Diffraction contrast tomography (DCT) with synchrotron X-rays was used to map the three-dimensional microstructure of alumina. Each grain boundary (GB) of this coarse-grained ceramic was characterized by its orientation and the crystal misorientation of the adjacent grains. The microstructure of alumina was sufficiently well described by DCT to produce a microstructurally representative image-based finite-element model comprising ∼400 grains. Grain boundary cohesive elements were used to calculate the local thermal stresses acting on each GB arising from the crystal anisotropy. Digital volume correlation of the CT images was used to gauge the degree of bending induced during loading and to extract polycrystalline elastic properties. The model simulations showed the average intergranular stress to be influenced by the orientation of the GB plane relative to the basal planes of the adjacent grains. Boundaries to which at least one of the basal planes was closely aligned tended to develop higher tensile stress; these boundaries were predicted to have a tendency for intergranular fracture. Under compressive loading, the normal stresses of the boundaries that cracked were slight more tensile relative to the general population due to grain-to- grain interactions. The predicted effect of crystal lattice strains and rotations on diffraction, due to the modelled thermal stresses, showed general agreement with the observed X-ray diffraction images of individual grains.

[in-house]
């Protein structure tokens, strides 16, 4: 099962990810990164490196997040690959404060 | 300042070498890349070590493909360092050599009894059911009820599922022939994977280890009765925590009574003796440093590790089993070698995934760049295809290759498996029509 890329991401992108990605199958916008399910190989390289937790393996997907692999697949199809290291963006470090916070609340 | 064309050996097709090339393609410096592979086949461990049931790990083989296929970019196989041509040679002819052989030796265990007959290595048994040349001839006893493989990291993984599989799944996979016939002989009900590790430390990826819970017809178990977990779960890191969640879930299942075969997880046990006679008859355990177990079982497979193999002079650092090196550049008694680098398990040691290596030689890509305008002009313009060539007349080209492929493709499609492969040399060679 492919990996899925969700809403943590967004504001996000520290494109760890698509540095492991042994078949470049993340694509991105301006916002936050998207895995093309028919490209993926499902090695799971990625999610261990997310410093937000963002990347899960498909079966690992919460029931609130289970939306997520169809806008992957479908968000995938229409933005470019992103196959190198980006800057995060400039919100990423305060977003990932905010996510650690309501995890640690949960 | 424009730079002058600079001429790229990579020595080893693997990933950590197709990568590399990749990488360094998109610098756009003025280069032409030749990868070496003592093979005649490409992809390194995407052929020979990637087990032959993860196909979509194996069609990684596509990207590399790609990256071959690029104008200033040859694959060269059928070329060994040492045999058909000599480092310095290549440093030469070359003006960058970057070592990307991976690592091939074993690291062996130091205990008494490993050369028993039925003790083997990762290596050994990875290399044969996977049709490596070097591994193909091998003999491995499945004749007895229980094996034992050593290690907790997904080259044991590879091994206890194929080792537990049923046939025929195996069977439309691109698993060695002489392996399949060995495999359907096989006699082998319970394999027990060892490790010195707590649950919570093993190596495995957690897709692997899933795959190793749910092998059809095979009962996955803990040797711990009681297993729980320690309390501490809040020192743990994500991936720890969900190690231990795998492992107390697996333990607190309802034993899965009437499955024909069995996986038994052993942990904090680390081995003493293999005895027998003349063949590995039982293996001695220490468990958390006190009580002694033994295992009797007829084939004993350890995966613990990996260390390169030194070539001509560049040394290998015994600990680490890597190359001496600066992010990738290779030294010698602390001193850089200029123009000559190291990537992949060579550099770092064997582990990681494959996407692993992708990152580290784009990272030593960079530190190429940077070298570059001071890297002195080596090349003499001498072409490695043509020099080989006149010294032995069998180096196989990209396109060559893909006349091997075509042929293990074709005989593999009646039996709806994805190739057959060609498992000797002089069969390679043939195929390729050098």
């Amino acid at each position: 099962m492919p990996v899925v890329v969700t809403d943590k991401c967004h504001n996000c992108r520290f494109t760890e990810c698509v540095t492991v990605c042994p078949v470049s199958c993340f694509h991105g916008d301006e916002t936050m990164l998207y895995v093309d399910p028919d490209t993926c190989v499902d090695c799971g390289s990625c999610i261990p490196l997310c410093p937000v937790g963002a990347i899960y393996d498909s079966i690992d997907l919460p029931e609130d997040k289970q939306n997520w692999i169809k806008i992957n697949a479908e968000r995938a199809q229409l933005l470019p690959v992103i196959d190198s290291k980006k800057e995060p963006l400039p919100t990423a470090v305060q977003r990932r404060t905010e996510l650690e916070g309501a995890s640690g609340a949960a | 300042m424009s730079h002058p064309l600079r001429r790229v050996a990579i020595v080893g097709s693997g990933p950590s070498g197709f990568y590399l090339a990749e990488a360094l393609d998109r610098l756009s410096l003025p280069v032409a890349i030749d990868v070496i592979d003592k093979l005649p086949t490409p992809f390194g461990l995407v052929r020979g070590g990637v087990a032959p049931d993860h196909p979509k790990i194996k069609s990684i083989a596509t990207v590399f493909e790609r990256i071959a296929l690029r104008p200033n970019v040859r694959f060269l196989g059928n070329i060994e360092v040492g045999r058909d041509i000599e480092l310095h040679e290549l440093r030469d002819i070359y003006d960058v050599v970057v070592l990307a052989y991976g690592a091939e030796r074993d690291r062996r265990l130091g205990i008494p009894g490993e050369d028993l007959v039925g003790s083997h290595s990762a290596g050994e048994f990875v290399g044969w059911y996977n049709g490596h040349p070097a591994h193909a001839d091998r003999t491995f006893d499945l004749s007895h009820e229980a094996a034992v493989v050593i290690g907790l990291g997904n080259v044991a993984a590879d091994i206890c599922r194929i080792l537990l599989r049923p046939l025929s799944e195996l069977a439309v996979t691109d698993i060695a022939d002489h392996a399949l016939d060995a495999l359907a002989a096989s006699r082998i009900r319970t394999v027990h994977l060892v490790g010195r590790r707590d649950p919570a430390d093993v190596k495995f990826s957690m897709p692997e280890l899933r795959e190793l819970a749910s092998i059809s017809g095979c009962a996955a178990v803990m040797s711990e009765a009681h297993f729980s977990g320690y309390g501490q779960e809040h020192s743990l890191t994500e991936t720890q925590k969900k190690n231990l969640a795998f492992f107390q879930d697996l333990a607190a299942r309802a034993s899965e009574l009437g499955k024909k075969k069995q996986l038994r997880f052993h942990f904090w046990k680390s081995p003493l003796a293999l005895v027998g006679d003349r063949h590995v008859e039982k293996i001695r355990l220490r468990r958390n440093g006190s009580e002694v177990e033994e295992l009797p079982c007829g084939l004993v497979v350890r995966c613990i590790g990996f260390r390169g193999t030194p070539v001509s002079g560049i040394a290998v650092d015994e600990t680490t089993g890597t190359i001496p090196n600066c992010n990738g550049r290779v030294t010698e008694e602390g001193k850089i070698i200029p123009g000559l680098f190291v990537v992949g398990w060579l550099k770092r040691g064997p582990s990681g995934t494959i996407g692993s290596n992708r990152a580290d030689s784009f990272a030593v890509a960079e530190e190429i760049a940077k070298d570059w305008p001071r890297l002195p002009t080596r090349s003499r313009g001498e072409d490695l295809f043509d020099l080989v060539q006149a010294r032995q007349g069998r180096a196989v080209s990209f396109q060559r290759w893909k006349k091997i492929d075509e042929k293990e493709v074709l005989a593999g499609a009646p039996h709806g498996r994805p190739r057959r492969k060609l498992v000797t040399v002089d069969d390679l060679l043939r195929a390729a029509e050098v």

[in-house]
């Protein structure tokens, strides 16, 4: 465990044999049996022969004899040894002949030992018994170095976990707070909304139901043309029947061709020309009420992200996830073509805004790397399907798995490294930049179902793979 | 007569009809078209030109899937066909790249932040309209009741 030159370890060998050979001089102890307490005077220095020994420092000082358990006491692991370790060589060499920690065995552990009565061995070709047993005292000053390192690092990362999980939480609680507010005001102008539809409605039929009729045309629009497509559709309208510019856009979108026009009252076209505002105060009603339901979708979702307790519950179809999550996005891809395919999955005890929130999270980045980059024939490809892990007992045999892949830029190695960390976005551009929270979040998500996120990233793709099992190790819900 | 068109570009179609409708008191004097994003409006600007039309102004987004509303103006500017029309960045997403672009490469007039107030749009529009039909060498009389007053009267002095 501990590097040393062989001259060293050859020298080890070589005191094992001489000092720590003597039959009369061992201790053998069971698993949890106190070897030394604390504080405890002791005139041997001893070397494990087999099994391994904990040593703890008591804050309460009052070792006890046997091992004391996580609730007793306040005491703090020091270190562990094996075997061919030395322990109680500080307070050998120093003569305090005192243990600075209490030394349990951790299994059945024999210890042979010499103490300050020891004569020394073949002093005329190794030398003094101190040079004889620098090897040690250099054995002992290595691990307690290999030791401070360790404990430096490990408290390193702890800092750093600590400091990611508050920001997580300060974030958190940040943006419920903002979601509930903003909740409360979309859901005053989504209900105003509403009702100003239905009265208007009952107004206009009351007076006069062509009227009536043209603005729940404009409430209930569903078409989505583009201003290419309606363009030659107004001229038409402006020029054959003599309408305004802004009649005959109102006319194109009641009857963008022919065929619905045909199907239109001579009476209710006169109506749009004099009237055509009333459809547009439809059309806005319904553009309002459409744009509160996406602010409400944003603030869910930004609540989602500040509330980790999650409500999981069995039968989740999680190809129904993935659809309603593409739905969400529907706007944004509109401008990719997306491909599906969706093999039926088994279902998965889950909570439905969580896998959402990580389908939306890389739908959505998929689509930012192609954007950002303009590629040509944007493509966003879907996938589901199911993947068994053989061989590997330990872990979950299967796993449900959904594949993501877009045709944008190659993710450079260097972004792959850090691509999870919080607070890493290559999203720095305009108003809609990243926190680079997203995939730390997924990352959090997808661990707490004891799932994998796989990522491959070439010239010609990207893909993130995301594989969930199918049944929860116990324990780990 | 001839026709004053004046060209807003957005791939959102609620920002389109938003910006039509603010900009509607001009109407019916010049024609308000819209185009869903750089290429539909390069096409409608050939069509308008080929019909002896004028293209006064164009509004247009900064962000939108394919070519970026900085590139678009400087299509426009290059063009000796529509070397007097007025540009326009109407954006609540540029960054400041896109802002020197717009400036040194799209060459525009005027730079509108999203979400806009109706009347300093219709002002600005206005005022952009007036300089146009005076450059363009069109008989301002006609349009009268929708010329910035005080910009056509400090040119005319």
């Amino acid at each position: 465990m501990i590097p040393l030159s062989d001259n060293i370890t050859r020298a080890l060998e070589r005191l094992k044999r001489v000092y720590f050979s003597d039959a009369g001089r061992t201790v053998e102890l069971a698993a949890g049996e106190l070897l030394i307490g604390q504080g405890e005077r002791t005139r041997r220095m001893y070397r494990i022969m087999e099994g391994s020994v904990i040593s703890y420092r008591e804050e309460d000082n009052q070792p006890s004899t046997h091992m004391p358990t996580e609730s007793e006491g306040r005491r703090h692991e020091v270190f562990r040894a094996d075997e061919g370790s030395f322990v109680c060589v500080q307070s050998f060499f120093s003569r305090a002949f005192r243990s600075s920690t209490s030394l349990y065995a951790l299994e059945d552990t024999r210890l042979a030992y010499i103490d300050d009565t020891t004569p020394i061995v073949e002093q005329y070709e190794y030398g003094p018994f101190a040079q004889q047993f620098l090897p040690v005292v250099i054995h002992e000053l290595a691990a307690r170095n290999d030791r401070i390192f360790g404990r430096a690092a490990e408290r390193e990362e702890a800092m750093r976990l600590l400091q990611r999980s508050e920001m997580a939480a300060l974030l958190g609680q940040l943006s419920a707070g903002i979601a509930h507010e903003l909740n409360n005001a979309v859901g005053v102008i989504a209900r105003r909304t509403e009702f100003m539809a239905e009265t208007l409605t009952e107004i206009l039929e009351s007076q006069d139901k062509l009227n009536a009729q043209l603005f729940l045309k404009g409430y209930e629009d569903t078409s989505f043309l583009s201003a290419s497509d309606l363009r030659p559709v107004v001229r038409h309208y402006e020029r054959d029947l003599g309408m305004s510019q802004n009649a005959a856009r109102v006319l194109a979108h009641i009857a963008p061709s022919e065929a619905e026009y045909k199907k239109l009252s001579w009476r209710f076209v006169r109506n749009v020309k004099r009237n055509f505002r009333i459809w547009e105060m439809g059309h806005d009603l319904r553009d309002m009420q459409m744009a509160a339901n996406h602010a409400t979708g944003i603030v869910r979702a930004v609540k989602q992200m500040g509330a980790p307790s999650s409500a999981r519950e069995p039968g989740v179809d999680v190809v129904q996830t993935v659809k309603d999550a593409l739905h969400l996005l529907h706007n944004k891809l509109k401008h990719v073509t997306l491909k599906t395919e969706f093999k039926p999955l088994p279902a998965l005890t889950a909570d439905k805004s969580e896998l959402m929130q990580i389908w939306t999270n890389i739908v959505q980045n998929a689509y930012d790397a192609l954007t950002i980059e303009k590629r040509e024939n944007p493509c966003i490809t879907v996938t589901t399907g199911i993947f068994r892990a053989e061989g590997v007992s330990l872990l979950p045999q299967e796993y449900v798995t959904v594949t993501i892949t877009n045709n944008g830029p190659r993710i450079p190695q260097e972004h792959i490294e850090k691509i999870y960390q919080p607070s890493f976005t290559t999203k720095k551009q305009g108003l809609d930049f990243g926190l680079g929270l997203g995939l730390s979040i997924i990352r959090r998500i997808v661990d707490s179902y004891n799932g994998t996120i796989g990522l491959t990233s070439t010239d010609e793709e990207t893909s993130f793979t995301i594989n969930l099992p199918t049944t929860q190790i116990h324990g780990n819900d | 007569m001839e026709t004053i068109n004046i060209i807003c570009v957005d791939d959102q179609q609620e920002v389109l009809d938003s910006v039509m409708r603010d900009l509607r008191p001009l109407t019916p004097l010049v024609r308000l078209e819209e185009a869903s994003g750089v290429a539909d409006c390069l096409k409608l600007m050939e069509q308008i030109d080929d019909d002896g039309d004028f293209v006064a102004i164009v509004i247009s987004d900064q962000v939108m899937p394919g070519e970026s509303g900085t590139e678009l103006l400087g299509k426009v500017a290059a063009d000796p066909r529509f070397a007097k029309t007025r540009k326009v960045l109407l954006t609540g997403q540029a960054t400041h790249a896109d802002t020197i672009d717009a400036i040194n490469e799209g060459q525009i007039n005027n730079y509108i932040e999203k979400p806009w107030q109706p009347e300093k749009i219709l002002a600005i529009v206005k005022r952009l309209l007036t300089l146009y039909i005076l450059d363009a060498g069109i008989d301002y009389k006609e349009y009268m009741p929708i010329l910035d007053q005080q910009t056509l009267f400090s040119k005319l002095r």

- Diffraction contrast tomography
- Image-based modelling
- Synchrotron X-ray residual stress